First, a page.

Yoga Tips for Commuters

Bring mindfulness to your daily travels

Yoga Tips for Commuters

Traffic jams and transit delays can take their toll on our peace of mind. Yoga poses and deep breathing can help you bring mindfulness to the daily commute.

Gridlock, stalls, accidents, unpredictable drivers—we encounter many stressors on a typical daily commute. Many of us would prefer a leisurely walk to and from work; however, for those who take a long daily drive or public transit ride, a few helpful strategies can bring calm to your commute.

Breathe

In a yoga class you may be invited to bring your practice off your mat and into your life. The daily commute, too, provides an opportunity to do this. Breathing practices, yoga movements, and being mindful are three great ways to bring some calm into your commute.

We are always breathing; however, in times of stress our breathing often becomes shallow, resulting in headache, fatigue, insomnia, muscle stiffness, and more. Bringing awareness to the breath to deepen it can help you to relax during your commute.

Five-count breath

Even before you notice feelings of stress during your commute, try a simple five-count breath. Close your mouth and keep your jaw relaxed. Breathe in through your nose for a count of five. Feel the air moving into your nose and filling up your chest. Use your diaphragm to slowly exhale for a count of five. Try to completely fill and empty your lungs when doing this breathing technique. Repeat three to five times. This type of breathing is also effective when you do notice stress building within yourself.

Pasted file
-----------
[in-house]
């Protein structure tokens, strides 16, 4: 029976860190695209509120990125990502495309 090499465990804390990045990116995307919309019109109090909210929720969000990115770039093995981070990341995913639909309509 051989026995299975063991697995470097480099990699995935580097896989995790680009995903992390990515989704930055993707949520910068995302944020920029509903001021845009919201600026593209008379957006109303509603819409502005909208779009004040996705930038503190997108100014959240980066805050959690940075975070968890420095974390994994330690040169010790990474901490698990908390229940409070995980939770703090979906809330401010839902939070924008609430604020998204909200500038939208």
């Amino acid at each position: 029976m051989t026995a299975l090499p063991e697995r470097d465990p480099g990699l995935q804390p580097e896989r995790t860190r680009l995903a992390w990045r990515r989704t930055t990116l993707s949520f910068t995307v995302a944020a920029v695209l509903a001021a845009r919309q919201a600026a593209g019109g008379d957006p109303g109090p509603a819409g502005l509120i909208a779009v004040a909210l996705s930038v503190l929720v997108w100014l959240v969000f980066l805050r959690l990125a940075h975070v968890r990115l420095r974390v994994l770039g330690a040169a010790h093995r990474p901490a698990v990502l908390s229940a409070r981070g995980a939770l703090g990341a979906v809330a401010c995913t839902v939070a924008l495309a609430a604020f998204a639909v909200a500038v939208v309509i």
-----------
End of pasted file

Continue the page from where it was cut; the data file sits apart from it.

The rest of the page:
Letting go breath

Try this one if you notice you are starting to feel stressed during your commute. Breathe in for a count of three through your nose and then exhale forcefully through your mouth, making an audible huffing sound. Imagine you are letting go of your stress while you exhale. Repeat a second or third time.

Yoga movements

Bring some small yoga-inspired movements into your daily commute when it is not a distraction. You can do these movements before or after your drive or when you are at a complete stop. For those on public transit, these actions can be taken any time.

Neck and shoulders

Make a habit of using time stopped in traffic to bring some movement into your body. Try rotating your head slowly from left to right, like you are motioning “no.” On an inhalation bring your head to centre and move your head to the side during your exhalation. Repeat on each side. Now bring your chin down to your chest and then back up to a neutral position. If you feel any tension in a particular spot, pause your movement and take a few breaths there to invite some relaxation into that spot.

You can also bring your shoulders up to your ears and then roll them down and back, squeezing your shoulder blades together. Repeat this at least 10 times.

Tense and release

Invite some tension into a part of your body and then restore relaxation to that part of your body. For example, bring tension into your fingers for a count of three, and then enjoy the sensation of relaxing all those little muscles. Now try your forearms, upper arms, toes, calves, and upper legs in succession.